Health & Wellness

Increased Portions Lead To Increased Waist Lines

Are you trying to fulfill your New Year's resolution of shedding a few pounds before swimsuit season?


If so, it's important to eat correct portions, said Kris Saunders, director of the Family Nutrition Program.

"Eating more and cooking less has contributed to an obesity epidemic among Americans," Saunders said. "As a result, people have forgotten the size of a portion."

Today, 64.5 percent of adult Americans (about 127 million) are overweight, according to the American Obesity Association (AOA).

And the food industry has contributed to the problem by increasing portion sizes to increase profit margins, according to the National Alliance for Nutrition and Activity (NANA). Many restaurants now offer super-size and value meals.

According to NANA, customers are encouraged to spend a little extra by purchasing larger portions and are leaving with the feeling they have "gotten a deal." These larger portions not only lead to a larger intake of calories, but studies show that when people are served more food they eat more.

And the consequences are severe. Obesity is the second leading cause of unnecessary deaths. Each year, obesity causes at least 300,000 excess deaths in the U.S., and healthcare costs of American adults with obesity amount to approximately $100 billion, according to the AOA. Discrimination and mistreatment of persons with obesity is widespread and often considered socially acceptable.

Saunders said people are often intimidated by the food guide pyramid because they do not understand the meaning of a "serving." For example, 6-11 servings of bread, cereal, rice and pasta and 3-5 servings of vegetables can seem overwhelming to eat in one day. To help, nutritionists have come up with some common guidelines to help people learn the size of a serving. One cup of vegetables is one serving; a meat portion the size of a deck of cards is also one serving, she said.

High calorie foods pack more wallop, Saunders continued. An Oreo cookie is two servings; the top and bottom are each one serving. Bagels, donuts and hamburger buns are all two servings. In fact, the bagel that many people eat for breakfast is actually four servings.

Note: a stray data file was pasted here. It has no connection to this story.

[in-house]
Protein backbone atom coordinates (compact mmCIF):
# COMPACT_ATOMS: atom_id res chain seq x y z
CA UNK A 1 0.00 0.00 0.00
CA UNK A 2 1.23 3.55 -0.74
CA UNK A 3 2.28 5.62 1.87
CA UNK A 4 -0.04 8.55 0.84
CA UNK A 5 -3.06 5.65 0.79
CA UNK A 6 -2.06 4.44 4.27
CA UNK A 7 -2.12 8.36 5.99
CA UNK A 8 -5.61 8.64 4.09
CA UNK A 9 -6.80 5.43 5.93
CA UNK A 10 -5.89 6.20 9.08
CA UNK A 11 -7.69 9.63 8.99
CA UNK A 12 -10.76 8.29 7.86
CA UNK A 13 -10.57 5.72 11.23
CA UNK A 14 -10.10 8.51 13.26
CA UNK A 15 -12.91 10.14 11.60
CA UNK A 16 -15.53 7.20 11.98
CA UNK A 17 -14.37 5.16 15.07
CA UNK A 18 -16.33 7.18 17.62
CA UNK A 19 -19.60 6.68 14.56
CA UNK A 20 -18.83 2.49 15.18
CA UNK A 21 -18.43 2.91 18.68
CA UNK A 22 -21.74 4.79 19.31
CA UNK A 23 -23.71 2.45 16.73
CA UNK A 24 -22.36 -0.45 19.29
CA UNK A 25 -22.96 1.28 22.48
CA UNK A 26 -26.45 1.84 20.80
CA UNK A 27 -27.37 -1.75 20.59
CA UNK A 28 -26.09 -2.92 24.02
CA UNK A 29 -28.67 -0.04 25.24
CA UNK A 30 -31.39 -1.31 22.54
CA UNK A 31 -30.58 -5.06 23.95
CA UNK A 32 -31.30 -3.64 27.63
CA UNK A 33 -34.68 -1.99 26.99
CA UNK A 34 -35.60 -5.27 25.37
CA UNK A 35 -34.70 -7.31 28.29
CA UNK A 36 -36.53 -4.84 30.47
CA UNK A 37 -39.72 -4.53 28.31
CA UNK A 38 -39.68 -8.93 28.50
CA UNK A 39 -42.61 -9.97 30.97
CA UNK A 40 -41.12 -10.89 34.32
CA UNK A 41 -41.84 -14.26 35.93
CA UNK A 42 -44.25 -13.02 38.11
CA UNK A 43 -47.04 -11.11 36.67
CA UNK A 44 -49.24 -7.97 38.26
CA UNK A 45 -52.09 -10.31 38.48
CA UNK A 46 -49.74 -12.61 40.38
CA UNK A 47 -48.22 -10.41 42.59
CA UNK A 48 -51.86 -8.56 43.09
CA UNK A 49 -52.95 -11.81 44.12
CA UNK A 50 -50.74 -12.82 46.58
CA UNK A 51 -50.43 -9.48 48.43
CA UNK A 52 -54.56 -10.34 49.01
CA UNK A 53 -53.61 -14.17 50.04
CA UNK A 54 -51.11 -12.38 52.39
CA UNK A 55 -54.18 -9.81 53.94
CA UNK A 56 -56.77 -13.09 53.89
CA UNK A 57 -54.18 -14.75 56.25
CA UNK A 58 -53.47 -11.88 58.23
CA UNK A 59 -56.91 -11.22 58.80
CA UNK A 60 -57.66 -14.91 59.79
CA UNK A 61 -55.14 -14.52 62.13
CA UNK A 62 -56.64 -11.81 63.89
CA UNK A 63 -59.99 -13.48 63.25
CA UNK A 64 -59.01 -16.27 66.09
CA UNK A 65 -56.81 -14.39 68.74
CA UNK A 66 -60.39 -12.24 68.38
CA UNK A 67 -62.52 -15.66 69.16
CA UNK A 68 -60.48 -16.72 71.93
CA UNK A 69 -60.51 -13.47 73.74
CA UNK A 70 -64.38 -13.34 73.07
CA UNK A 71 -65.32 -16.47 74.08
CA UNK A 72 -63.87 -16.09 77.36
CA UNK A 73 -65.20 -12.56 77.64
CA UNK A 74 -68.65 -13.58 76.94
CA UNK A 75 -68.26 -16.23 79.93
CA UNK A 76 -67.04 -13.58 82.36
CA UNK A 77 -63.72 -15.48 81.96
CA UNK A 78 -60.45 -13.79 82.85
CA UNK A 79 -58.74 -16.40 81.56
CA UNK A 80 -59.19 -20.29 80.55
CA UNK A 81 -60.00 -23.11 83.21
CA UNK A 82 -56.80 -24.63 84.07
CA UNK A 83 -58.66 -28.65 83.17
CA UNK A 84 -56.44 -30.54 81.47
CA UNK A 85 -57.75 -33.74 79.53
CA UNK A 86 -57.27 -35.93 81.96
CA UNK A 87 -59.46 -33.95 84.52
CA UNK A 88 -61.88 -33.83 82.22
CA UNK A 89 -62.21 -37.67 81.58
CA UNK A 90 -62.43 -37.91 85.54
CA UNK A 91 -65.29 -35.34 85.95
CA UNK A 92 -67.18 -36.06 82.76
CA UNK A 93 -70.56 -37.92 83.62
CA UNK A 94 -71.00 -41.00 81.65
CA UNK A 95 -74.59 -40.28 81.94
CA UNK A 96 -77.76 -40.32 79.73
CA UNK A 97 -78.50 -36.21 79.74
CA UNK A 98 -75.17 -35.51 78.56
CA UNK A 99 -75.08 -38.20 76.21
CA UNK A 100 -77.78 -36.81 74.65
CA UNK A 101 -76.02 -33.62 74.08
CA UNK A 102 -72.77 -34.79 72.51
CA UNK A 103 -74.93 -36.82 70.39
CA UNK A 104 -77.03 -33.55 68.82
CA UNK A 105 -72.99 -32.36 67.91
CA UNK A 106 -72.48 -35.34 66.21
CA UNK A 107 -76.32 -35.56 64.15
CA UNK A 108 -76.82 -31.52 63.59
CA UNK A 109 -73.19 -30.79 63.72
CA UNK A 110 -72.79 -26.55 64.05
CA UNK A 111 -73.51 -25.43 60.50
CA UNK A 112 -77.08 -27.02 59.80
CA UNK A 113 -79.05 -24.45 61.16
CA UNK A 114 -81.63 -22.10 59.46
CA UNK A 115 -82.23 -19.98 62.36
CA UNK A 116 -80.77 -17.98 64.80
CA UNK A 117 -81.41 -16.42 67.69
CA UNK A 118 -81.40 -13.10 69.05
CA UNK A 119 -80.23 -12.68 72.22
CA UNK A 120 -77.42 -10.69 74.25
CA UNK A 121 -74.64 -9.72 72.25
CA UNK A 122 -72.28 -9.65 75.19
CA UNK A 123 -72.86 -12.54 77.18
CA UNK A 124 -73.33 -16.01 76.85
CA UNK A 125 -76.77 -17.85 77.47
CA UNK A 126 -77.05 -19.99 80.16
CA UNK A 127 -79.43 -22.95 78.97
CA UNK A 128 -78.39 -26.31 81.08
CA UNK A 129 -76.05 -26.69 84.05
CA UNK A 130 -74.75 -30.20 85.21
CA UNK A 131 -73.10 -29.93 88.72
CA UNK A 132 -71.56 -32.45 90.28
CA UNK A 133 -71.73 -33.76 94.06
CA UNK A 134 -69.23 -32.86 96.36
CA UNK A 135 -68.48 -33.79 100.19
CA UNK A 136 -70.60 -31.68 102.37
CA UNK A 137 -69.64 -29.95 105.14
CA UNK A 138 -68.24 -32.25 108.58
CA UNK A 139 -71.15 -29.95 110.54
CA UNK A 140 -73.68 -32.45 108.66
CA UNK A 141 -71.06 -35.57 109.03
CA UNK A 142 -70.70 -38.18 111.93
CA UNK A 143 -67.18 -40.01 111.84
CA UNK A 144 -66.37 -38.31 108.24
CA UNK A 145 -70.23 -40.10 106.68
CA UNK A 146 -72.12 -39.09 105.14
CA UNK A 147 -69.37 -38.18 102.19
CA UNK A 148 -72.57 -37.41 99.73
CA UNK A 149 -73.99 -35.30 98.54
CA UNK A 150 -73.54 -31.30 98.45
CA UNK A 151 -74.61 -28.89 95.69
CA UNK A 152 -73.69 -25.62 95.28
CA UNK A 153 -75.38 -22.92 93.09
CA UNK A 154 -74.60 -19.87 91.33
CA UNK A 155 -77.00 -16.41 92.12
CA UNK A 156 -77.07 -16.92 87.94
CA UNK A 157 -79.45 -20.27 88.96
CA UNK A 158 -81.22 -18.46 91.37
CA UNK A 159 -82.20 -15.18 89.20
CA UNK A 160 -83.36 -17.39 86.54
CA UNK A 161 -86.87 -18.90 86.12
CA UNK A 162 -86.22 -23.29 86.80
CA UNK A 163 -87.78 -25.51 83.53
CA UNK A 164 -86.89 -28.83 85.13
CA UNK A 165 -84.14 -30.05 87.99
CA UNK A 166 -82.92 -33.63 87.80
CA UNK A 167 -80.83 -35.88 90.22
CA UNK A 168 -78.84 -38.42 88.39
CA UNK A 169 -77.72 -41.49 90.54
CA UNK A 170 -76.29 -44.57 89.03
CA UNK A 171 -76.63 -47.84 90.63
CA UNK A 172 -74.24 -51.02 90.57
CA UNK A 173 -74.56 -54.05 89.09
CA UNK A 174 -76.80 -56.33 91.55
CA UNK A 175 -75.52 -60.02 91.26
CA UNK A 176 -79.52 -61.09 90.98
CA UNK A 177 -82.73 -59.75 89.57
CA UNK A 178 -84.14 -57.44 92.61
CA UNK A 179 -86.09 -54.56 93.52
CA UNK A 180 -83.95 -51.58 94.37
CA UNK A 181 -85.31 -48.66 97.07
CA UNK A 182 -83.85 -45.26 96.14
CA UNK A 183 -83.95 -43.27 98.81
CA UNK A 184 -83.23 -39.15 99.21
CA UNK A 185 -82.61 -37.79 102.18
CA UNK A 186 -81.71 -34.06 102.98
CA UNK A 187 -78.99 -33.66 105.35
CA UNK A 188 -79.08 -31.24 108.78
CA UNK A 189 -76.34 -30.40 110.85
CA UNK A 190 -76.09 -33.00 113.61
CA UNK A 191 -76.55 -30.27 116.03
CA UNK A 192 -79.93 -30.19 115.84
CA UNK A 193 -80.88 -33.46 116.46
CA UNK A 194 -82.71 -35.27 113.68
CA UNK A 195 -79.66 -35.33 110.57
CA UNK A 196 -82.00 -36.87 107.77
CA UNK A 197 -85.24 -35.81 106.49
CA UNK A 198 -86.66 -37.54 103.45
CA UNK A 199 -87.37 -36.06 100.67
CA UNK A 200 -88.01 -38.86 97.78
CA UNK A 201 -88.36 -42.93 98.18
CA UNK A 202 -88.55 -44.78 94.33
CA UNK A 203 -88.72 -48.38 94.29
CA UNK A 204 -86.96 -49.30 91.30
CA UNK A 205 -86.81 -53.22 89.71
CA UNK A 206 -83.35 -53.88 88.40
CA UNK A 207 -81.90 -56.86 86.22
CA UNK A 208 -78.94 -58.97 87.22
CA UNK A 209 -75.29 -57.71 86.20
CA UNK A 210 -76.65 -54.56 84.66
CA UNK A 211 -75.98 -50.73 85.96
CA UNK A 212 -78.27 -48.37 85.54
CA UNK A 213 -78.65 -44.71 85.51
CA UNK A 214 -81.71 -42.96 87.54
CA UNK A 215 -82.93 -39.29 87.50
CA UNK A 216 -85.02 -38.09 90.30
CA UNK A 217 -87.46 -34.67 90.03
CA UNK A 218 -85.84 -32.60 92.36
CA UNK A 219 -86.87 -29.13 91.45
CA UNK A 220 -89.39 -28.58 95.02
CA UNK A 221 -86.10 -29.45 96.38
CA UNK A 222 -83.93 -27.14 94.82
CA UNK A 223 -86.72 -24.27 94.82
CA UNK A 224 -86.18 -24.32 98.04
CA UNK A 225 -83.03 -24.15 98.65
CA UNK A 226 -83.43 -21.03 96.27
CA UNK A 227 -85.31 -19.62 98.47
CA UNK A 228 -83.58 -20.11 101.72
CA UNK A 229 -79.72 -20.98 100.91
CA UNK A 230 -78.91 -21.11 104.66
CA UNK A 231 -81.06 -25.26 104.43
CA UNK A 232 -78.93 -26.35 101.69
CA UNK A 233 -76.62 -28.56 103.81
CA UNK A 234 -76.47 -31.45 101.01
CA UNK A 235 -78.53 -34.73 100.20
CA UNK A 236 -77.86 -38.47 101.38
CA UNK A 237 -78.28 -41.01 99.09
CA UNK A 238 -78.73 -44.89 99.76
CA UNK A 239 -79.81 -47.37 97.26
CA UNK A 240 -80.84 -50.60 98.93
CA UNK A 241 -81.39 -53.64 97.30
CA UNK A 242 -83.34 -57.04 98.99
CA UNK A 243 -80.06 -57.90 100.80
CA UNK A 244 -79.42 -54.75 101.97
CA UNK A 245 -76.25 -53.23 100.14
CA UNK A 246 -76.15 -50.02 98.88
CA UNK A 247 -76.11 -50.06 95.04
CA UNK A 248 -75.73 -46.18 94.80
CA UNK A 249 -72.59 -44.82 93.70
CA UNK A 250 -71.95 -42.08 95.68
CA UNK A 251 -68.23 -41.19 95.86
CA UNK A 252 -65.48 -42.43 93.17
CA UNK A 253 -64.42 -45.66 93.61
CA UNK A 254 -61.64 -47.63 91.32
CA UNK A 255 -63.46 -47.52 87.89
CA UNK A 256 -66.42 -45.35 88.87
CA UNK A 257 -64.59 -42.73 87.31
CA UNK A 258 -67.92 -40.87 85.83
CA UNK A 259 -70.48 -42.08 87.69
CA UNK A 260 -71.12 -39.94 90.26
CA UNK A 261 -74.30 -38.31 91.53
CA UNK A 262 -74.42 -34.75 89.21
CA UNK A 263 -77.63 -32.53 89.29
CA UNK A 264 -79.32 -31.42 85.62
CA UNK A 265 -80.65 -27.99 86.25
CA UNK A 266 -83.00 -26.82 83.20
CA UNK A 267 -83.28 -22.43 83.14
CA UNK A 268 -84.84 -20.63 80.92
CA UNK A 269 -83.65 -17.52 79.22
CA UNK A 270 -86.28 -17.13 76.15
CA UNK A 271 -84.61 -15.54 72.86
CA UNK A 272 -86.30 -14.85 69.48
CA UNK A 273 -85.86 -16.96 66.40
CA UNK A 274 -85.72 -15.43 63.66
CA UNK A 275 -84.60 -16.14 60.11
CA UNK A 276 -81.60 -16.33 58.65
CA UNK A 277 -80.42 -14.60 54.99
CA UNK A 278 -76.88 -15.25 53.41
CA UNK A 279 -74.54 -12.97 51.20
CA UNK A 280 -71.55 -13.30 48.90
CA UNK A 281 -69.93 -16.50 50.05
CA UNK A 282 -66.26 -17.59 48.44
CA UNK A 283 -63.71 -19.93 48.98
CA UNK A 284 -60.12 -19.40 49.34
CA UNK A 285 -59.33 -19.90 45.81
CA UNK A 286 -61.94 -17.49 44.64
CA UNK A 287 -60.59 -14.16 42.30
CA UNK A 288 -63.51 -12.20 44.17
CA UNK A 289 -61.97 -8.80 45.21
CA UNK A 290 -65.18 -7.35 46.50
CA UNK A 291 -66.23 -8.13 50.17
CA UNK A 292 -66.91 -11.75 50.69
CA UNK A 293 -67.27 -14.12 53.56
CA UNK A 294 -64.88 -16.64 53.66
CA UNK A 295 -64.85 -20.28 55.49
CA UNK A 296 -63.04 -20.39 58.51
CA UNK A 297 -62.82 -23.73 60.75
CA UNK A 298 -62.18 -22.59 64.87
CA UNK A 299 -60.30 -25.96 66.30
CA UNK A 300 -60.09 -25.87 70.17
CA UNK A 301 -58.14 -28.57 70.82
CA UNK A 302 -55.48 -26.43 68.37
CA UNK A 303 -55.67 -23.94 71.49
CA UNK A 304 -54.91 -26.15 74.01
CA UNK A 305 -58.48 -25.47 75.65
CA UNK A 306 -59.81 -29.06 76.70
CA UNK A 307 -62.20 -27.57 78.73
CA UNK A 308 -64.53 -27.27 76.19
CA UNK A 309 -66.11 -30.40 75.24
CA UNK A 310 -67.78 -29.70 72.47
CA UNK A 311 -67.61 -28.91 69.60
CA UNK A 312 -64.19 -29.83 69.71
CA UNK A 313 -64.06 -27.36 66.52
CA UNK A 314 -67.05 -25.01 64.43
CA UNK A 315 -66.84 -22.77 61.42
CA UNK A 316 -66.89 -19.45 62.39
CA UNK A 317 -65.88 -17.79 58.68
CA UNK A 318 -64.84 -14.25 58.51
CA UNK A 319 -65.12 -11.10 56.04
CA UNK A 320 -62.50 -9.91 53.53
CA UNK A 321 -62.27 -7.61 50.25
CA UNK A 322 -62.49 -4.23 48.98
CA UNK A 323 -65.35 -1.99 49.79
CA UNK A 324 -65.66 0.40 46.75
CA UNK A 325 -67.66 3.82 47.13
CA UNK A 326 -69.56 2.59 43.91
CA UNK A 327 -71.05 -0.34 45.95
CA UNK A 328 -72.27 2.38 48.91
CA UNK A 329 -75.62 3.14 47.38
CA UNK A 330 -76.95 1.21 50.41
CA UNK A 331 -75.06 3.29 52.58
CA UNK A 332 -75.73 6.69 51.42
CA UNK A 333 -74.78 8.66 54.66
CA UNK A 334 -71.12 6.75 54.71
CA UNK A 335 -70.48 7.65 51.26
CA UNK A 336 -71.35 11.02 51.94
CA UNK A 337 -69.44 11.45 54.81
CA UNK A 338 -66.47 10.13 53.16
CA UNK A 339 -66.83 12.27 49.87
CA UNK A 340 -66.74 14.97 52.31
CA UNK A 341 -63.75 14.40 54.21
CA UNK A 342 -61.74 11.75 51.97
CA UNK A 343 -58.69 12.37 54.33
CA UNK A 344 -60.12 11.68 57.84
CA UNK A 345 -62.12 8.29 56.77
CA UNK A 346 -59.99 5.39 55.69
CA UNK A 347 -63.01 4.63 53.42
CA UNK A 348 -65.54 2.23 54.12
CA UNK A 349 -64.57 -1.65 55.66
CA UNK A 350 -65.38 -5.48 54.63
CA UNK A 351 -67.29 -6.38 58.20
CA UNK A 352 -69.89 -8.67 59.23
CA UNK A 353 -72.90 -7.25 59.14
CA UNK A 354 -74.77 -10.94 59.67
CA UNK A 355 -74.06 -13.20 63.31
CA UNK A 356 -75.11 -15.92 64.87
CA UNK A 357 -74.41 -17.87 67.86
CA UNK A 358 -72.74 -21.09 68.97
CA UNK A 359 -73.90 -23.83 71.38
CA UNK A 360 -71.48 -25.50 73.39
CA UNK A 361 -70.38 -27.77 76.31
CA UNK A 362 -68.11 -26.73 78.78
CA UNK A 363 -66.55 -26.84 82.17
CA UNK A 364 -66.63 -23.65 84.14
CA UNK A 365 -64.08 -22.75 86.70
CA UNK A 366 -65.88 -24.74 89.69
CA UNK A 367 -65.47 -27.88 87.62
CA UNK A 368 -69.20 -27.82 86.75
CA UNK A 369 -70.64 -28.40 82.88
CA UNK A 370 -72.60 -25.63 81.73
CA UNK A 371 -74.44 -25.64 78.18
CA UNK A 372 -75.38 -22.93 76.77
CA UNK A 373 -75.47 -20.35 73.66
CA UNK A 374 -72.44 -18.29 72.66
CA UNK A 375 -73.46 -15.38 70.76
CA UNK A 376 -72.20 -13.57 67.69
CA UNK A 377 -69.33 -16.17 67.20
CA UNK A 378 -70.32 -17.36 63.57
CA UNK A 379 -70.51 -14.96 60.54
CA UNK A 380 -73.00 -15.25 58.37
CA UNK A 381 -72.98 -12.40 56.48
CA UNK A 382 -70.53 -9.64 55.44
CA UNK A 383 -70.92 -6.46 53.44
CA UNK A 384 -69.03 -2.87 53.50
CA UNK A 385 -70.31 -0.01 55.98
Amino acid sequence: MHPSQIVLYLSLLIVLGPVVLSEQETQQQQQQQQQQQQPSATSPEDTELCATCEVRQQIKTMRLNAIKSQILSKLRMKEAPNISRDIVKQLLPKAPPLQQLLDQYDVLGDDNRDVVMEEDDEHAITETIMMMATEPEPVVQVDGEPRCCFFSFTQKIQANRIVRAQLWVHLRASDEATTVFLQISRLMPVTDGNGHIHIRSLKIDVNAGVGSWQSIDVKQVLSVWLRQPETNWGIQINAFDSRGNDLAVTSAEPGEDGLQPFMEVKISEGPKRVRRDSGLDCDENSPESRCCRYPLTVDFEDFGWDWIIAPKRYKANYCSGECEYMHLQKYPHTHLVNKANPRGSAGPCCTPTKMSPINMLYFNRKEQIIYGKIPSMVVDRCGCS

"Eating is one of life's great pleasures," said Saunders. "When we eat out, we want to get our money's worth as well as enjoy the food."

Saunders shared some helpful tips that can be used when eating out or eating at home.

"Spend 20 minutes eating and avoid too many sweetened drinks, including soft drinks and juices," Saunders said. "These drinks are easily consumed and are packed full of calories.

"When eating out, never super-size a meal unless sharing it with someone else," Saunders said. Request a to-go box with the meal when the server brings the food, then immediately put half the meal in the box. There is nothing wrong with having dessert; eat half of the main meal and half of the dessert. Save the other half for another meal, she said.

It's easy to have the attitude, "I'm paying for this food, and I don't want to waste my money," and keep eating until the food is gone, she added. The body may not need any more food, but people will continue eating. This mindset is often used when eating at buffets.

"Stay away from buffets," Saunders said. "And don't feel like the plate needs to be completely cleaned off. Take the extra food home."

Obesity is a disease that affects nearly one-third of the adult American population (approximately 60 million) according to the AOA. The number of overweight and obese Americans has continued to increase since 1960, a trend that is not slowing down.

The obesity epidemic has lead to increases in diabetes (type 2), high blood pressure, heart disease, stroke, gallbladder disease and cancer of the breast, prostate and colon. Type 2 diabetes has traditionally been known as a disease that affects older people. Now, however, many children and young adults have symptoms of type 2 diabetes, heart disease and high blood pressure.

"Modest weight loss through portion control would help dramatically," Saunders said.

It is important to take personal time each day Saunders said. "The few minutes it takes to prepare a healthy meal and stay active can make all the difference in a person's health.

"Many theories have been shared about why so many Americans are overweight. The bottom line is Americans need to eat less and be more active," Saunders said.


Writer: Heather Butikofer, (435) 797-1650, hmbutikofer@cc.usu.edu
Contact: Kris Saunders (435) 797-3923, kriss@ext.usu.edu

 

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